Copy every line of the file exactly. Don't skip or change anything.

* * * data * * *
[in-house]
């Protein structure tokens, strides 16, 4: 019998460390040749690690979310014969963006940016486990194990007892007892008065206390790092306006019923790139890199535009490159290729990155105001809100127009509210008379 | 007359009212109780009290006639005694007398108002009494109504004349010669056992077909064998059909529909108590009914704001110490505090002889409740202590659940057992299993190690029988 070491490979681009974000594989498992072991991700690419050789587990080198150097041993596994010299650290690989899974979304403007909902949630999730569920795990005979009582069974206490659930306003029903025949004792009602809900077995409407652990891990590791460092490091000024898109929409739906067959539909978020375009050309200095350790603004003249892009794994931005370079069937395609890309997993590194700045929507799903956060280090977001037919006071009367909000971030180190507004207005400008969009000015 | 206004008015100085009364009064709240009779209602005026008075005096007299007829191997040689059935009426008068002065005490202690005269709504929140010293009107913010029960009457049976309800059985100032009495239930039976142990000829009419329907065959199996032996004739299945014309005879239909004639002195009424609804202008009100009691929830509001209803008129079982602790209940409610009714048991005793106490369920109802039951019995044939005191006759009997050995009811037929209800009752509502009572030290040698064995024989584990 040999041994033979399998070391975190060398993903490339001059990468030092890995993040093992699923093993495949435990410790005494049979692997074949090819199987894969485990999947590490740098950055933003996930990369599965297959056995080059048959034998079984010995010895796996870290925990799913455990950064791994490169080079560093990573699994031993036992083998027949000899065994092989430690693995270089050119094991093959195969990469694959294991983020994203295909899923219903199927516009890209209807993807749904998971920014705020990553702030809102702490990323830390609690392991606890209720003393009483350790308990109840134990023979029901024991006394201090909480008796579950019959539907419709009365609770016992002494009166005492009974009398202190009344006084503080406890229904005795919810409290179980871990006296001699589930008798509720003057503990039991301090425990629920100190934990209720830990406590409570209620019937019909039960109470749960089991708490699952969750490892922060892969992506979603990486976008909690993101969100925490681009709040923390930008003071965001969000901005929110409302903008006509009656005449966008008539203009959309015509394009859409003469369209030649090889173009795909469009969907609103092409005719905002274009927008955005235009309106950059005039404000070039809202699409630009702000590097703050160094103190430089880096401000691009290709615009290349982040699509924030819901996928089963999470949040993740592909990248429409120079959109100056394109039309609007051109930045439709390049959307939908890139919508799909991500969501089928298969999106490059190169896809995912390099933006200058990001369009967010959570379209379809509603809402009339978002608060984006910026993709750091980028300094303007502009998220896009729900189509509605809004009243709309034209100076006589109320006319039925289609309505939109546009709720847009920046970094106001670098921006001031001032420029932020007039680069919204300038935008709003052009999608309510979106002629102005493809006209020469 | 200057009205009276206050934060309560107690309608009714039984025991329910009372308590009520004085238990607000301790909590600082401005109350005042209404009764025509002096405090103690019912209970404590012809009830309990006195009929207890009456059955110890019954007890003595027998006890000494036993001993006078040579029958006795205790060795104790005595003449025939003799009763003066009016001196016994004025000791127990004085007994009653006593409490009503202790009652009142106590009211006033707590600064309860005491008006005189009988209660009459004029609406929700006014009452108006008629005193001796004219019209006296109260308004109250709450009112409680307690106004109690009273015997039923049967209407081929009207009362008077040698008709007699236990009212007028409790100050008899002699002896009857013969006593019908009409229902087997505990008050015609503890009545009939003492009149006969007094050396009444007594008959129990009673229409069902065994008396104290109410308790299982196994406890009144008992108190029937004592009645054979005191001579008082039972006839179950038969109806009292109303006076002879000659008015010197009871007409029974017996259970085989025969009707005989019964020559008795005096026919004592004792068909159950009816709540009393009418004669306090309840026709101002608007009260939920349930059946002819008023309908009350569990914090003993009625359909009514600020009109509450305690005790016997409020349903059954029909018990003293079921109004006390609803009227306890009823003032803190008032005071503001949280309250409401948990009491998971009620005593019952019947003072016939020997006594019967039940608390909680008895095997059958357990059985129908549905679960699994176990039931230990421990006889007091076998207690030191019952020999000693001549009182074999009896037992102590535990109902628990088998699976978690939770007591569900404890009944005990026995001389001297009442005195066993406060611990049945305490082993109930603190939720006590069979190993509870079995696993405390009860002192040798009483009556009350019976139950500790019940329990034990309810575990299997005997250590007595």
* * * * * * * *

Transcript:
[in-house]
């Protein structure tokens, strides 16, 4: 019998460390040749690690979310014969963006940016486990194990007892007892008065206390790092306006019923790139890199535009490159290729990155105001809100127009509210008379 | 007359009212109780009290006639005694007398108002009494109504004349010669056992077909064998059909529909108590009914704001110490505090002889409740202590659940057992299993190690029988 070491490979681009974000594989498992072991991700690419050789587990080198150097041993596994010299650290690989899974979304403007909902949630999730569920795990005979009582069974206490659930306003029903025949004792009602809900077995409407652990891990590791460092490091000024898109929409739906067959539909978020375009050309200095350790603004003249892009794994931005370079069937395609890309997993590194700045929507799903956060280090977001037919006071009367909000971030180190507004207005400008969009000015 | 206004008015100085009364009064709240009779209602005026008075005096007299007829191997040689059935009426008068002065005490202690005269709504929140010293009107913010029960009457049976309800059985100032009495239930039976142990000829009419329907065959199996032996004739299945014309005879239909004639002195009424609804202008009100009691929830509001209803008129079982602790209940409610009714048991005793106490369920109802039951019995044939005191006759009997050995009811037929209800009752509502009572030290040698064995024989584990 040999041994033979399998070391975190060398993903490339001059990468030092890995993040093992699923093993495949435990410790005494049979692997074949090819199987894969485990999947590490740098950055933003996930990369599965297959056995080059048959034998079984010995010895796996870290925990799913455990950064791994490169080079560093990573699994031993036992083998027949000899065994092989430690693995270089050119094991093959195969990469694959294991983020994203295909899923219903199927516009890209209807993807749904998971920014705020990553702030809102702490990323830390609690392991606890209720003393009483350790308990109840134990023979029901024991006394201090909480008796579950019959539907419709009365609770016992002494009166005492009974009398202190009344006084503080406890229904005795919810409290179980871990006296001699589930008798509720003057503990039991301090425990629920100190934990209720830990406590409570209620019937019909039960109470749960089991708490699952969750490892922060892969992506979603990486976008909690993101969100925490681009709040923390930008003071965001969000901005929110409302903008006509009656005449966008008539203009959309015509394009859409003469369209030649090889173009795909469009969907609103092409005719905002274009927008955005235009309106950059005039404000070039809202699409630009702000590097703050160094103190430089880096401000691009290709615009290349982040699509924030819901996928089963999470949040993740592909990248429409120079959109100056394109039309609007051109930045439709390049959307939908890139919508799909991500969501089928298969999106490059190169896809995912390099933006200058990001369009967010959570379209379809509603809402009339978002608060984006910026993709750091980028300094303007502009998220896009729900189509509605809004009243709309034209100076006589109320006319039925289609309505939109546009709720847009920046970094106001670098921006001031001032420029932020007039680069919204300038935008709003052009999608309510979106002629102005493809006209020469 | 200057009205009276206050934060309560107690309608009714039984025991329910009372308590009520004085238990607000301790909590600082401005109350005042209404009764025509002096405090103690019912209970404590012809009830309990006195009929207890009456059955110890019954007890003595027998006890000494036993001993006078040579029958006795205790060795104790005595003449025939003799009763003066009016001196016994004025000791127990004085007994009653006593409490009503202790009652009142106590009211006033707590600064309860005491008006005189009988209660009459004029609406929700006014009452108006008629005193001796004219019209006296109260308004109250709450009112409680307690106004109690009273015997039923049967209407081929009207009362008077040698008709007699236990009212007028409790100050008899002699002896009857013969006593019908009409229902087997505990008050015609503890009545009939003492009149006969007094050396009444007594008959129990009673229409069902065994008396104290109410308790299982196994406890009144008992108190029937004592009645054979005191001579008082039972006839179950038969109806009292109303006076002879000659008015010197009871007409029974017996259970085989025969009707005989019964020559008795005096026919004592004792068909159950009816709540009393009418004669306090309840026709101002608007009260939920349930059946002819008023309908009350569990914090003993009625359909009514600020009109509450305690005790016997409020349903059954029909018990003293079921109004006390609803009227306890009823003032803190008032005071503001949280309250409401948990009491998971009620005593019952019947003072016939020997006594019967039940608390909680008895095997059958357990059985129908549905679960699994176990039931230990421990006889007091076998207690030191019952020999000693001549009182074999009896037992102590535990109902628990088998699976978690939770007591569900404890009944005990026995001389001297009442005195066993406060611990049945305490082993109930603190939720006590069979190993509870079995696993405390009860002192040798009483009556009350019976139950500790019940329990034990309810575990299997005997250590007595």